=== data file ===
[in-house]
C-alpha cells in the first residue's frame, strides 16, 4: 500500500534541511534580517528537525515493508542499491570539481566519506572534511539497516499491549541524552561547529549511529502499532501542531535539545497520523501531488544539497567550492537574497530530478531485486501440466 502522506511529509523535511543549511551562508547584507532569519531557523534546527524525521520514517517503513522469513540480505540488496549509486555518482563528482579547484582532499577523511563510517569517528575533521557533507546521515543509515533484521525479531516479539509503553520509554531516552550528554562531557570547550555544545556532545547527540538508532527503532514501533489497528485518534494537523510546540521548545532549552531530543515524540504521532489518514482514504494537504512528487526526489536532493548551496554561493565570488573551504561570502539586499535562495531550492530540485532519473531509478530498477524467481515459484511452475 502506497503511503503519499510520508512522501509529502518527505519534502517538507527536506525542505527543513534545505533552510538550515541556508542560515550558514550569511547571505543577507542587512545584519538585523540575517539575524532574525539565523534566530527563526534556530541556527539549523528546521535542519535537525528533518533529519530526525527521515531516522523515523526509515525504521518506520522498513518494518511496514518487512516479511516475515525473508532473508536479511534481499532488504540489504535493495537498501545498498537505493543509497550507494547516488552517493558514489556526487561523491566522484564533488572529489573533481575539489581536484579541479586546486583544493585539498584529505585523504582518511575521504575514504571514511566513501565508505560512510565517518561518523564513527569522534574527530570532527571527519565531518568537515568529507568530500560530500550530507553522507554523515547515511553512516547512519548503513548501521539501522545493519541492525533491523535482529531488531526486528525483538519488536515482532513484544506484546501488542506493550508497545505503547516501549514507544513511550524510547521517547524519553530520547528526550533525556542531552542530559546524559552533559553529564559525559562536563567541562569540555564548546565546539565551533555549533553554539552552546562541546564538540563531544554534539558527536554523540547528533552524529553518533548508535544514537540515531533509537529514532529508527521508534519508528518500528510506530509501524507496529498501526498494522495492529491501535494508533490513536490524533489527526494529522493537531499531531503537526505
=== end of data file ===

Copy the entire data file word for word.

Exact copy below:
[in-house]
C-alpha cells in the first residue's frame, strides 16, 4: 500500500534541511534580517528537525515493508542499491570539481566519506572534511539497516499491549541524552561547529549511529502499532501542531535539545497520523501531488544539497567550492537574497530530478531485486501440466 502522506511529509523535511543549511551562508547584507532569519531557523534546527524525521520514517517503513522469513540480505540488496549509486555518482563528482579547484582532499577523511563510517569517528575533521557533507546521515543509515533484521525479531516479539509503553520509554531516552550528554562531557570547550555544545556532545547527540538508532527503532514501533489497528485518534494537523510546540521548545532549552531530543515524540504521532489518514482514504494537504512528487526526489536532493548551496554561493565570488573551504561570502539586499535562495531550492530540485532519473531509478530498477524467481515459484511452475 502506497503511503503519499510520508512522501509529502518527505519534502517538507527536506525542505527543513534545505533552510538550515541556508542560515550558514550569511547571505543577507542587512545584519538585523540575517539575524532574525539565523534566530527563526534556530541556527539549523528546521535542519535537525528533518533529519530526525527521515531516522523515523526509515525504521518506520522498513518494518511496514518487512516479511516475515525473508532473508536479511534481499532488504540489504535493495537498501545498498537505493543509497550507494547516488552517493558514489556526487561523491566522484564533488572529489573533481575539489581536484579541479586546486583544493585539498584529505585523504582518511575521504575514504571514511566513501565508505560512510565517518561518523564513527569522534574527530570532527571527519565531518568537515568529507568530500560530500550530507553522507554523515547515511553512516547512519548503513548501521539501522545493519541492525533491523535482529531488531526486528525483538519488536515482532513484544506484546501488542506493550508497545505503547516501549514507544513511550524510547521517547524519553530520547528526550533525556542531552542530559546524559552533559553529564559525559562536563567541562569540555564548546565546539565551533555549533553554539552552546562541546564538540563531544554534539558527536554523540547528533552524529553518533548508535544514537540515531533509537529514532529508527521508534519508528518500528510506530509501524507496529498501526498494522495492529491501535494508533490513536490524533489527526494529522493537531499531531503537526505